Leaving these women in the camps would also pose the threat of further radicalisation, some experts argue, as the camps are ruled over by a hard core of ISIS followers who dictate the conditions in the camp.
Shamima Begum made a renewed appeal to be allowed to return to Britain in July, claiming she could be a ‘voice against radicalisation’.
The 22-year-old was stripped of her British citizenship in 2019. Now, she says she wants to be ‘used as an example’ to warn other Brits of the dangers of turning to extremism.
Begum, who left the UK in 2015 alongside friends Amira Abase and Kadiza Sultana, is now living in the Al-Roj prison camp in Syria, where she was captured.
ISIS bride Shamima Begum (pictured) made a renewed appeal to be allowed to return to the United Kingdom in July, claiming she could be a ‘voice against radicalisation’
Speaking to iNews from the camp while she awaits a trial by the Kurdish Syrian Democratic Forces, she insisted that she wants to be ‘as British as possible’, but conceded that she expects she will spend the rest of her life in Syria.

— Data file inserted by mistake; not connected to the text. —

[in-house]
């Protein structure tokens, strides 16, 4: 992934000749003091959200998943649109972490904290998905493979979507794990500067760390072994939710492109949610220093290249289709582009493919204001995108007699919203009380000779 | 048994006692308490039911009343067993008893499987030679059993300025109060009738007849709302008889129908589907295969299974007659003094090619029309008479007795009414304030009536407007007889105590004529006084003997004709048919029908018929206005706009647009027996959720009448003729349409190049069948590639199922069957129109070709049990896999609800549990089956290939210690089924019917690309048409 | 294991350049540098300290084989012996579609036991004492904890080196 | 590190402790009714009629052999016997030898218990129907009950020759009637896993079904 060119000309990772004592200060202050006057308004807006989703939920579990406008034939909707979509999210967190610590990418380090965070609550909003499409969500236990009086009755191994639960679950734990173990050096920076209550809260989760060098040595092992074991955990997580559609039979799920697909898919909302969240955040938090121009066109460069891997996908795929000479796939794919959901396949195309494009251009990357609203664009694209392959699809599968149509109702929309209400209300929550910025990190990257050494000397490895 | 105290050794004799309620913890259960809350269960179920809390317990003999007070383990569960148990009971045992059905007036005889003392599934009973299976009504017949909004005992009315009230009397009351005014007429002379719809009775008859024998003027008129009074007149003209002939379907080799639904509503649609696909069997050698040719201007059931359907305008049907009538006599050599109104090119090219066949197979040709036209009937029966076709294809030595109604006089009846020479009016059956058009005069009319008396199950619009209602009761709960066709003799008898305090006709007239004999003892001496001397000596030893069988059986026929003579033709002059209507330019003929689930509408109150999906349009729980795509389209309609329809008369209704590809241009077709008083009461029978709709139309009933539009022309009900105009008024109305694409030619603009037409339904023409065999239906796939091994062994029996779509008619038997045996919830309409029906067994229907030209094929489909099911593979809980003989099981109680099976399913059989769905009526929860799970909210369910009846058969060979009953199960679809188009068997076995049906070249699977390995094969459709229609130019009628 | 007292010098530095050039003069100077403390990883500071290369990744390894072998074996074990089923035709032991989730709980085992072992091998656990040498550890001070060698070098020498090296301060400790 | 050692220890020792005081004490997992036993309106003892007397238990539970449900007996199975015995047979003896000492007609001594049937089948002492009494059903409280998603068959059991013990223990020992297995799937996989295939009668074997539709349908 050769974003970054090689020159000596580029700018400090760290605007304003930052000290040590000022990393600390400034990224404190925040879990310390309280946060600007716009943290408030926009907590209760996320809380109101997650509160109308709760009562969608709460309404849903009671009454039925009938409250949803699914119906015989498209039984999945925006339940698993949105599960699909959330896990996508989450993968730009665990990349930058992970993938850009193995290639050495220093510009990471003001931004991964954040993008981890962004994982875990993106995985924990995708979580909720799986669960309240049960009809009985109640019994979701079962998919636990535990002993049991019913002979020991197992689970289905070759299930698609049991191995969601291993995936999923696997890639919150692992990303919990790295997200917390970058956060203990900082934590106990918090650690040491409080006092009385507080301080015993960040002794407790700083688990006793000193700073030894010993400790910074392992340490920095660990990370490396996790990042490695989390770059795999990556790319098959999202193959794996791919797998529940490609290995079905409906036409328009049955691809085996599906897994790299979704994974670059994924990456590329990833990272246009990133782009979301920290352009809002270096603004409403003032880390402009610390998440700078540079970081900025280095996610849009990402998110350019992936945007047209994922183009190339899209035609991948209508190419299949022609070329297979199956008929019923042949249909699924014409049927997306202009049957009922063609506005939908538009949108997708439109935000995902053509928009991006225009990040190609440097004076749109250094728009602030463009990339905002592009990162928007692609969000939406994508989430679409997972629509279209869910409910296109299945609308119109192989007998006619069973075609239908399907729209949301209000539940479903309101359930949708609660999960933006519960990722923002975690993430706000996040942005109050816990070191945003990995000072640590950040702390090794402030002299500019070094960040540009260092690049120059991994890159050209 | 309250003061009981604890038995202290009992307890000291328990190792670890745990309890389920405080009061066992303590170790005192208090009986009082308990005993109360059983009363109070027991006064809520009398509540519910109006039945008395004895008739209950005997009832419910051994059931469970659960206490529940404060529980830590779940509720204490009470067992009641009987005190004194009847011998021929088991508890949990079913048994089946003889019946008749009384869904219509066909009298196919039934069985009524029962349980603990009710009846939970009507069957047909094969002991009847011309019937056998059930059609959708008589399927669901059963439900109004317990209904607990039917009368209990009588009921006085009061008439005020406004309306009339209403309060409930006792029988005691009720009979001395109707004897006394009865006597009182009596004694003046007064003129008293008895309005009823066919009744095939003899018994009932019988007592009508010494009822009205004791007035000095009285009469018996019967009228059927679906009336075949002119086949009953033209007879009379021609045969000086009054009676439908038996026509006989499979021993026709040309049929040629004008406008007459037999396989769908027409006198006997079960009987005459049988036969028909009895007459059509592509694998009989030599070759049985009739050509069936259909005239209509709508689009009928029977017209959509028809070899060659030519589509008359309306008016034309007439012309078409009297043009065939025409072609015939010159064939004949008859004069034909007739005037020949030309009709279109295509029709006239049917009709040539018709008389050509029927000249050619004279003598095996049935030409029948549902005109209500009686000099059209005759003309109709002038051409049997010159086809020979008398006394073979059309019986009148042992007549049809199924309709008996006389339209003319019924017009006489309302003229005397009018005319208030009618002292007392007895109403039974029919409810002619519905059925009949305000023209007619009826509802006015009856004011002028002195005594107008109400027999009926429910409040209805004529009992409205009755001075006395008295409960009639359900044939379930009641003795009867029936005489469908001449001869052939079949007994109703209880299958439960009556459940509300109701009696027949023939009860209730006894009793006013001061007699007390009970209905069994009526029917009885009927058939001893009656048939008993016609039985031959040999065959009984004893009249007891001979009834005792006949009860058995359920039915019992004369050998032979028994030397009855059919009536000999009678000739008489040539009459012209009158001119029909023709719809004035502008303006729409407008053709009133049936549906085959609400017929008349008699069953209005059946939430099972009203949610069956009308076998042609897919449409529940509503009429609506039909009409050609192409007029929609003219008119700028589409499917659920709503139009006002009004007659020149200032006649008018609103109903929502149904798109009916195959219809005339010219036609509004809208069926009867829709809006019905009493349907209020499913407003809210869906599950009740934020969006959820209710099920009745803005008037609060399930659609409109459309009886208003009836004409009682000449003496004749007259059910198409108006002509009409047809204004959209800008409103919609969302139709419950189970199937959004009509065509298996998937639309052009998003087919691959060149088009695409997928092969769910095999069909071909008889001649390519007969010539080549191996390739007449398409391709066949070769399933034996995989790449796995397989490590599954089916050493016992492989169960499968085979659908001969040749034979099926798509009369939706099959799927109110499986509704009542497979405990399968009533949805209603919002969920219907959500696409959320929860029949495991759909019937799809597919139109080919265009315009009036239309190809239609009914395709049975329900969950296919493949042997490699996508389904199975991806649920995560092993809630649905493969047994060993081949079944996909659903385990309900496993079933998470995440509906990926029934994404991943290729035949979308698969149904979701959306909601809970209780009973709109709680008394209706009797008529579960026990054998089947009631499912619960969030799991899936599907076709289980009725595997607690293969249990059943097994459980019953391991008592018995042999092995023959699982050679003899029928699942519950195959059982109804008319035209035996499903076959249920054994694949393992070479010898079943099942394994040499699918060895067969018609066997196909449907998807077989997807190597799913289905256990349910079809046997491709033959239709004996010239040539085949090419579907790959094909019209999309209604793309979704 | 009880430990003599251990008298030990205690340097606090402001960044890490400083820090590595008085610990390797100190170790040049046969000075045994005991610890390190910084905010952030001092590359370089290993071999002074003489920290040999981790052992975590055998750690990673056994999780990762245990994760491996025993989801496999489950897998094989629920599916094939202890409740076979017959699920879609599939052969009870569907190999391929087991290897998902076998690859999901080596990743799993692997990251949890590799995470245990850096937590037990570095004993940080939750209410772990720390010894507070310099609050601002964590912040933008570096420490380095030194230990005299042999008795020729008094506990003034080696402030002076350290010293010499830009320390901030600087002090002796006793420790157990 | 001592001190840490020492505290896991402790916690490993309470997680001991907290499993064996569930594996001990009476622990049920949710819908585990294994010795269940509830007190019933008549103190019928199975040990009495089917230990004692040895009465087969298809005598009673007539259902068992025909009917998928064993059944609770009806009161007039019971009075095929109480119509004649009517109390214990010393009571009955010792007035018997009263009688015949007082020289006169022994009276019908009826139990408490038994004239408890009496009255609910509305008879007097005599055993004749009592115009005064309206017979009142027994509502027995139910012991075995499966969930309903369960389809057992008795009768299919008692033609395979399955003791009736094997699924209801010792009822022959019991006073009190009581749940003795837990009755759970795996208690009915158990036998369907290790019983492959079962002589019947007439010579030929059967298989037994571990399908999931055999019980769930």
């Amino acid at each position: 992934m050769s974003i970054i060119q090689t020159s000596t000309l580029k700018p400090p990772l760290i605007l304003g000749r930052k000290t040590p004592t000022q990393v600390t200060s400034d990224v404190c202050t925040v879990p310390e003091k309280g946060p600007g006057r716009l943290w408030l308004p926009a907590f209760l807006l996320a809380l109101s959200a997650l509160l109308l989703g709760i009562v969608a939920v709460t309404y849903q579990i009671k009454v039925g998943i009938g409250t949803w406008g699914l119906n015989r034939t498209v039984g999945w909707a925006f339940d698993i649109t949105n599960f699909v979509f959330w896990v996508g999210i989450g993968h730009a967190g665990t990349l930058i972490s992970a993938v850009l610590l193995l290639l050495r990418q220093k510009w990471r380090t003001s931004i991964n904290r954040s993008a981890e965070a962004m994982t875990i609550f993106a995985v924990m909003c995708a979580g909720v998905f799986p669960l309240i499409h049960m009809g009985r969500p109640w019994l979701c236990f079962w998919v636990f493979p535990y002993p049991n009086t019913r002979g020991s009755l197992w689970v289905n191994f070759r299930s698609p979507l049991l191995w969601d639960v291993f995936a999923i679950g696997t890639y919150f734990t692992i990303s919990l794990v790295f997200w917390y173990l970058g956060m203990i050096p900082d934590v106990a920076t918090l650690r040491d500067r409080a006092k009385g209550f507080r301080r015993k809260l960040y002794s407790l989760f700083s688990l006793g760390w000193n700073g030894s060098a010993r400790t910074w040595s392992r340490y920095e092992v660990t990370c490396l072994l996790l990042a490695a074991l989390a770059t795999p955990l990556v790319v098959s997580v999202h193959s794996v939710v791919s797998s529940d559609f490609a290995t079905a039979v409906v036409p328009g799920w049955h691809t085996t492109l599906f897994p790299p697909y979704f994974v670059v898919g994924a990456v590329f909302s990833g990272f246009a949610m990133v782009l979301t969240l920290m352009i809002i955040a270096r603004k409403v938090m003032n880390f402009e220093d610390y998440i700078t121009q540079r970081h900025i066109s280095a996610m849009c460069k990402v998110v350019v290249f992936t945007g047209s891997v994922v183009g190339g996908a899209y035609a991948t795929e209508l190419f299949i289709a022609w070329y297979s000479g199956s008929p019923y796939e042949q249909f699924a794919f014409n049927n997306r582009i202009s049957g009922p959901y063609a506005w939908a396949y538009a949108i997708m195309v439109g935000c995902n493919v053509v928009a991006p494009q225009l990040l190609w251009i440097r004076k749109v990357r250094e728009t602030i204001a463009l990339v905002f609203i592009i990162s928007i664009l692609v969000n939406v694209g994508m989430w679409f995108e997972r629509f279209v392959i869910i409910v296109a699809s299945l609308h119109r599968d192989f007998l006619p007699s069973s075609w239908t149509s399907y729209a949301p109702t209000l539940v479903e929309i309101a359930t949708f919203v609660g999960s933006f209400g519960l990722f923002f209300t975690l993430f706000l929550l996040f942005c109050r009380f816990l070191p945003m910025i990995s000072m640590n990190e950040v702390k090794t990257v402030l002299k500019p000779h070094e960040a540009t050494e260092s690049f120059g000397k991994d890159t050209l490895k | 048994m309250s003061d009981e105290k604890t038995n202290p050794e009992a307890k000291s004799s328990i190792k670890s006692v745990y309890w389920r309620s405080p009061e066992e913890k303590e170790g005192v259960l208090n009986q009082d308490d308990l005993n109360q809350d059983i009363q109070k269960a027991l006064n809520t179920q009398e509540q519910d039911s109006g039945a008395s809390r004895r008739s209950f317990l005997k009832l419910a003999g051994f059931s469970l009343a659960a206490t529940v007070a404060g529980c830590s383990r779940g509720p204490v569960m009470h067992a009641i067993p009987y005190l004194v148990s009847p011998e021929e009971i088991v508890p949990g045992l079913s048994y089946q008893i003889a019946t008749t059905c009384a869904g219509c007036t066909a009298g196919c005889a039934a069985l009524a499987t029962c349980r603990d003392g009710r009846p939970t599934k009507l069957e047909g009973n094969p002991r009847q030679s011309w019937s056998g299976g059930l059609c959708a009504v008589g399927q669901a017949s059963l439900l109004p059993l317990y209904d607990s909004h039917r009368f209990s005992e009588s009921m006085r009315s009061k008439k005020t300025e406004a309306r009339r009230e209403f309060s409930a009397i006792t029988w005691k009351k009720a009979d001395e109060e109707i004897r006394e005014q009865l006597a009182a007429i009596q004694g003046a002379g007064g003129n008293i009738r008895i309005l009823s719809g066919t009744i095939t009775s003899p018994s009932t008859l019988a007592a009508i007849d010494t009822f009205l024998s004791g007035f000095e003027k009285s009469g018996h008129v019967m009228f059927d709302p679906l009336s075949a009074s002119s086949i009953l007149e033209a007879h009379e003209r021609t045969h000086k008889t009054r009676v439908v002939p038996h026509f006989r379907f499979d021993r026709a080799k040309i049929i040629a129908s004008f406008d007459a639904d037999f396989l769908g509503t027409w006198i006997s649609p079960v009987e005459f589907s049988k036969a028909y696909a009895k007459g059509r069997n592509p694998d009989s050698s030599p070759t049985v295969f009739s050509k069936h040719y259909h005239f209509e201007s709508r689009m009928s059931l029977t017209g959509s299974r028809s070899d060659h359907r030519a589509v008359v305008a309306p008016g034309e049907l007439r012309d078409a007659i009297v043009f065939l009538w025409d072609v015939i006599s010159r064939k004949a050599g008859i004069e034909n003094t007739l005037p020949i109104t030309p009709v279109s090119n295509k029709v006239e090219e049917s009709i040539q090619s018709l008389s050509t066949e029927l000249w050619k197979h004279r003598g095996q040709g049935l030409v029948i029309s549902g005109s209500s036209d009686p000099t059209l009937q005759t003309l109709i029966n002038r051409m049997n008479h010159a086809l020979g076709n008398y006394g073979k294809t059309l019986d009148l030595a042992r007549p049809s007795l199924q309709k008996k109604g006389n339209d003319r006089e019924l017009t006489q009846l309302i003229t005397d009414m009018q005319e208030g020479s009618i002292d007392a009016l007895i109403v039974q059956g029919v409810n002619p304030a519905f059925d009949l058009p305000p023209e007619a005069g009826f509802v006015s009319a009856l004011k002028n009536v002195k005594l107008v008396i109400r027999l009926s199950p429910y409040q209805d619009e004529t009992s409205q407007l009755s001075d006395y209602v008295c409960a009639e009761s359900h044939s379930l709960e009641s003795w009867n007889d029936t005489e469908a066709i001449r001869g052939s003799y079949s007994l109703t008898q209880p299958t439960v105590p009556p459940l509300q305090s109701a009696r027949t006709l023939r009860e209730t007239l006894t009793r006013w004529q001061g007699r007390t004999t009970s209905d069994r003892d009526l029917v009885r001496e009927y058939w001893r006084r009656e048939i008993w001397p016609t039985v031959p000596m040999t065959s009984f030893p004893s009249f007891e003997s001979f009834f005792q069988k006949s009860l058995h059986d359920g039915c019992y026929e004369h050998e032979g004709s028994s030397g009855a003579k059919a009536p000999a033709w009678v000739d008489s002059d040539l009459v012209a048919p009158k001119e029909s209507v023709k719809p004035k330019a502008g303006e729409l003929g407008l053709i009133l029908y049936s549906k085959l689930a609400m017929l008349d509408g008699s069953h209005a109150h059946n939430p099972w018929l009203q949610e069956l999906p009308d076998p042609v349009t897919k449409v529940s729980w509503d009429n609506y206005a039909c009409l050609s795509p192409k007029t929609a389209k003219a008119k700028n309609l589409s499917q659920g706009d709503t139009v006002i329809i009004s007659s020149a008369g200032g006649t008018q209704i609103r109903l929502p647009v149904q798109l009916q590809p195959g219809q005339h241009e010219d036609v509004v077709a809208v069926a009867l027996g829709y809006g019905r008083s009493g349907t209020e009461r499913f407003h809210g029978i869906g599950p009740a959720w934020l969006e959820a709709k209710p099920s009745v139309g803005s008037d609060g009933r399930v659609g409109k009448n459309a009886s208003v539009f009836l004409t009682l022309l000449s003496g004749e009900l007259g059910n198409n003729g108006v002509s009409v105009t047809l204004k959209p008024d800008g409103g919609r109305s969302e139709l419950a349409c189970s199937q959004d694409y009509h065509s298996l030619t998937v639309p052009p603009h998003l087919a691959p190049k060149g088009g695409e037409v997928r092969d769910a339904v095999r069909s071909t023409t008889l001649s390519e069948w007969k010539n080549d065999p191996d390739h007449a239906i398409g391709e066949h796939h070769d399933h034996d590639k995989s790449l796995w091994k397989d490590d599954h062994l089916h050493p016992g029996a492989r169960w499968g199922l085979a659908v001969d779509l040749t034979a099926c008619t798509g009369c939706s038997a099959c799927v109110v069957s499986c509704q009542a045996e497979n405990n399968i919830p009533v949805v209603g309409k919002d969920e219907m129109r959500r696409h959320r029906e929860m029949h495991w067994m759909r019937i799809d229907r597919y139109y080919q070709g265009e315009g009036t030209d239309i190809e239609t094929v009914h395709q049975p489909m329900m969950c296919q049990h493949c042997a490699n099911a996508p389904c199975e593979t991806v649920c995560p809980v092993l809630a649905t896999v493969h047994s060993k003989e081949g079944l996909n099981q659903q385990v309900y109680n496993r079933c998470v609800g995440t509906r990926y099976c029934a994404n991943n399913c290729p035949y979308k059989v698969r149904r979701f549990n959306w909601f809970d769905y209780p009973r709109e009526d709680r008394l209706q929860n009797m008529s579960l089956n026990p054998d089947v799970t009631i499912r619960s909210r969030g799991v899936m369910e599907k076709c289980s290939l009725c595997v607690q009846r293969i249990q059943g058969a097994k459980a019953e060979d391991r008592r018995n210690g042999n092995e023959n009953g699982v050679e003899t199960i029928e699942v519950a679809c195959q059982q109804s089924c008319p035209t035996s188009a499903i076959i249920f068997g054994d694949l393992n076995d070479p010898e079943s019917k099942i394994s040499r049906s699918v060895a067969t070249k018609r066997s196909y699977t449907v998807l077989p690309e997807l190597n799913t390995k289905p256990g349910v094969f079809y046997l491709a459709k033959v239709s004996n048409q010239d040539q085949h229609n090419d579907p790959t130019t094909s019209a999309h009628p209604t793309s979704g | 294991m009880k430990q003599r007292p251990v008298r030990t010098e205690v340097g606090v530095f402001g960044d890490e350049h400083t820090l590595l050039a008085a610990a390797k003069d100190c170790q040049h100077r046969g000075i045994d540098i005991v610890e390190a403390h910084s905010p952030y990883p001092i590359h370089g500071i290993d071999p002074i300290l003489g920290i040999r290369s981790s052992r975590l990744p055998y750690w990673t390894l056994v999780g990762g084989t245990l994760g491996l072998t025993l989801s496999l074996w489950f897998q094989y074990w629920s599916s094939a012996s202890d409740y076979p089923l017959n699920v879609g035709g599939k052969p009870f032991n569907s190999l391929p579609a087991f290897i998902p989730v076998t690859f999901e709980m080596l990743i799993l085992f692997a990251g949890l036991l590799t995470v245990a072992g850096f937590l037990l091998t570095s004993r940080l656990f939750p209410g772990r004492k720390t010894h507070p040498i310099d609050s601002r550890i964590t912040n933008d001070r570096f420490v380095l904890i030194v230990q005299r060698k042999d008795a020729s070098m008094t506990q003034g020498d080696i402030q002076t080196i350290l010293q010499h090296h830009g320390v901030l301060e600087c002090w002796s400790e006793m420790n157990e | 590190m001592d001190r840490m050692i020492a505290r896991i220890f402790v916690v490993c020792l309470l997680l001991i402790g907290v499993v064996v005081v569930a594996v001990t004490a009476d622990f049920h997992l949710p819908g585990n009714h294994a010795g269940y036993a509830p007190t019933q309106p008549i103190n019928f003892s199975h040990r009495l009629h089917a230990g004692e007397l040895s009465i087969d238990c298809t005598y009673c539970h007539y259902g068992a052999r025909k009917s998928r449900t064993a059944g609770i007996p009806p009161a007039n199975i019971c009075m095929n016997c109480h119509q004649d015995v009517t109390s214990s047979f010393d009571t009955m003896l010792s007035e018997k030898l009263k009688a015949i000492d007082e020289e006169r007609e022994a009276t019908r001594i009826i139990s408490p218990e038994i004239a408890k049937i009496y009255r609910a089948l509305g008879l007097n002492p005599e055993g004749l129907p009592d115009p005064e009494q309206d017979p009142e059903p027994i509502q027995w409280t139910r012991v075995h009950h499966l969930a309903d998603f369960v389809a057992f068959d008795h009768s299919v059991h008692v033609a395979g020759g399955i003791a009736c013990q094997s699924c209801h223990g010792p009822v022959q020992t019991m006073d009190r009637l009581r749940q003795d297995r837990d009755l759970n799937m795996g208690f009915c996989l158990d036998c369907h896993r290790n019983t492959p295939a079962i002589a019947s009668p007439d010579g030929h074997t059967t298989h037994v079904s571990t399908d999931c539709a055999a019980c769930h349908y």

Begum’s parents were born in Bangladesh. She left school in Bethnal Green, East London to travel to Syria to join the Islamic State.
There, she married an ISIS fighter and gave birth to three children, all of whom died young. Her youngest child died in the prison camp in Syria’s north-east in 2019.
She has made previous attempts to restore her British citizenship, but failed in her Supreme Court bid to return to the UK and fight her case in person.
The Supreme Court ruled on national security grounds that she cannot return to Britain to pursue an appeal against the decision. The law states a person’s citizenship can be stripped if they are deemed to be in the public interest.